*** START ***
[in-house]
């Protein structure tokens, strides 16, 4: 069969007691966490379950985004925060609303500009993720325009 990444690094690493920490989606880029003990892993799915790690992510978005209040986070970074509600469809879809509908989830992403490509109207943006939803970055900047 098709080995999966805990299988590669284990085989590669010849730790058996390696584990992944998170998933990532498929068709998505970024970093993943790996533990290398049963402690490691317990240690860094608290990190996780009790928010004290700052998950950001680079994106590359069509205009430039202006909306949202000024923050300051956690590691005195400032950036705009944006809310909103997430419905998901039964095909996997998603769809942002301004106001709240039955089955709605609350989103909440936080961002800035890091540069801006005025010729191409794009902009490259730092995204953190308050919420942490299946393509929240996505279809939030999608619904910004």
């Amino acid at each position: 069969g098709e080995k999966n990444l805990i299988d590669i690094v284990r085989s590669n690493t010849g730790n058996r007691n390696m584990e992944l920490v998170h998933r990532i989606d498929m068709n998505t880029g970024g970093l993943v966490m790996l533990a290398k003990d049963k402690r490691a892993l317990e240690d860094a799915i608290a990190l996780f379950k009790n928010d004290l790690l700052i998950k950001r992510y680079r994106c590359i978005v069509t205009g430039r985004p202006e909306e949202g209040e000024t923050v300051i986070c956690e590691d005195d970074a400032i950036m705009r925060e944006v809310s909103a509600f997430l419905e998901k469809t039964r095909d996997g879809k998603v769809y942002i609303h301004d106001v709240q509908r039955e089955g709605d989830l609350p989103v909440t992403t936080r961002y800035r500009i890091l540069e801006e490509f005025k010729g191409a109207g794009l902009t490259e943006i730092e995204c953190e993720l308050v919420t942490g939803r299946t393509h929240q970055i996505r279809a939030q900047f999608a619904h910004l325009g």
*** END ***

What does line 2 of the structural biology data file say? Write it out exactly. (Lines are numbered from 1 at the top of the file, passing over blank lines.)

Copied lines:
């Protein structure tokens, strides 16, 4: 069969007691966490379950985004925060609303500009993720325009 990444690094690493920490989606880029003990892993799915790690992510978005209040986070970074509600469809879809509908989830992403490509109207943006939803970055900047 098709080995999966805990299988590669284990085989590669010849730790058996390696584990992944998170998933990532498929068709998505970024970093993943790996533990290398049963402690490691317990240690860094608290990190996780009790928010004290700052998950950001680079994106590359069509205009430039202006909306949202000024923050300051956690590691005195400032950036705009944006809310909103997430419905998901039964095909996997998603769809942002301004106001709240039955089955709605609350989103909440936080961002800035890091540069801006005025010729191409794009902009490259730092995204953190308050919420942490299946393509929240996505279809939030999608619904910004």